On Aug. 26, Basra Governor Majed Nasraoui announced the arrest of more than 1,000 drug abusers and dealers, saying, “The individuals we have arrested come from different backgrounds. Most of them are unemployed citizens between 20 and 45 years old, in addition to a few women.”
He added, “There are many reasons that led to the aggravation of this phenomenon, including unemployment and the weakness of the Iraqi border in Basra, compared to neighboring countries, in addition to the easy access to materials used to produce drugs such as crystal, which can be manufactured locally.”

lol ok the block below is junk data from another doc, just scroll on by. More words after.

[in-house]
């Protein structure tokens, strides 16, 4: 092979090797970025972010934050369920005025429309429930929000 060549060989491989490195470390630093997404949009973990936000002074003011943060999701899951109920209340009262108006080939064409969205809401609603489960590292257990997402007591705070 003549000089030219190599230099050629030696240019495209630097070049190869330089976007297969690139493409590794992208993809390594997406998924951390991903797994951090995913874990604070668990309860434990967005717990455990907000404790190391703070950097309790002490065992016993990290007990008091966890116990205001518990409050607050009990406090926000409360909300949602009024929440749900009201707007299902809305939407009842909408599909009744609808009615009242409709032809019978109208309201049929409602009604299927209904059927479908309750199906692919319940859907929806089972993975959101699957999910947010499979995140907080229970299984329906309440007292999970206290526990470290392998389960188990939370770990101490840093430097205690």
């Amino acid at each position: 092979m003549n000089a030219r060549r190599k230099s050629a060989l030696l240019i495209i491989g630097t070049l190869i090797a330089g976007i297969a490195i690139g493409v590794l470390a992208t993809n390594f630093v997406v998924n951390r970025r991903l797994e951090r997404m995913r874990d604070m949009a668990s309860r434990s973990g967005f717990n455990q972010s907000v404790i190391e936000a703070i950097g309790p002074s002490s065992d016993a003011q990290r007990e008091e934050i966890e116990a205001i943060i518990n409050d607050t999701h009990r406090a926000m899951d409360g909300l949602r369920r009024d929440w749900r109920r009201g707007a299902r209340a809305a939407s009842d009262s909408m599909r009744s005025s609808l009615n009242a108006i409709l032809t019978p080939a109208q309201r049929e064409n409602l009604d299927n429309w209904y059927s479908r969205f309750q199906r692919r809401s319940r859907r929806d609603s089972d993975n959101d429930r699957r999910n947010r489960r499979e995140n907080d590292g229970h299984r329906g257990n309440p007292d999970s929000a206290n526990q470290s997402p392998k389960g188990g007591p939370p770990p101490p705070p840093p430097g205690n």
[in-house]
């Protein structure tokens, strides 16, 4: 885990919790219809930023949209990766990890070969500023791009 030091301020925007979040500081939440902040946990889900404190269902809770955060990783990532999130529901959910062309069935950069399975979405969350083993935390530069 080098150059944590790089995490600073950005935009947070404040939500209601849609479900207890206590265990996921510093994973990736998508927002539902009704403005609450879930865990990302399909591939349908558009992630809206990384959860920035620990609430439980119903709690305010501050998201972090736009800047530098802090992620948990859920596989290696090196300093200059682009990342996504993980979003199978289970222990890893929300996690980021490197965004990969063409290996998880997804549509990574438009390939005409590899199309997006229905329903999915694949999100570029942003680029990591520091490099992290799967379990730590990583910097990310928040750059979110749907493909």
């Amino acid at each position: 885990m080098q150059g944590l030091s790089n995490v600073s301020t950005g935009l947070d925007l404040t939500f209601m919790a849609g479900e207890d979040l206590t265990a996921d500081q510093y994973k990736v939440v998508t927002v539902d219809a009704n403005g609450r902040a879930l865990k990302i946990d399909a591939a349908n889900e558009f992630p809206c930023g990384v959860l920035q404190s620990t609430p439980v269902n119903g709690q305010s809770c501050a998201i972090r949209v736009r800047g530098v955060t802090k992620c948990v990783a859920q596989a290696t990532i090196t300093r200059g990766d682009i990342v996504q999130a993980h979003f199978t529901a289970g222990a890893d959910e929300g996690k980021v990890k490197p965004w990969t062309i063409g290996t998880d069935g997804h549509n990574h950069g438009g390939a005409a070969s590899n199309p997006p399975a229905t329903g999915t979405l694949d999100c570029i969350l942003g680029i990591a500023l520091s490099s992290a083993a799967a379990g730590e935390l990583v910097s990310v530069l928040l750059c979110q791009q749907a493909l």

Not all drugs found in Basra came in from Iran, as there are labs in the city producing methamphetamines and selling them to users. On May 5, Basra security forces were able to seize one such lab, in which two non-Iraqis worked producing drugs.
Basra has found itself in a dilemma, with no rehabilitation center for drug addicts and no means to prosecute drug-trafficking gangs, which could be affiliated with political blocs or parties.
Basra’s situation is alarming, as the drugs produced or smuggled there could reach other Iraqi cities including the capital, and such proliferation could deepen the Iraqi crisis and create a new generation of drug users.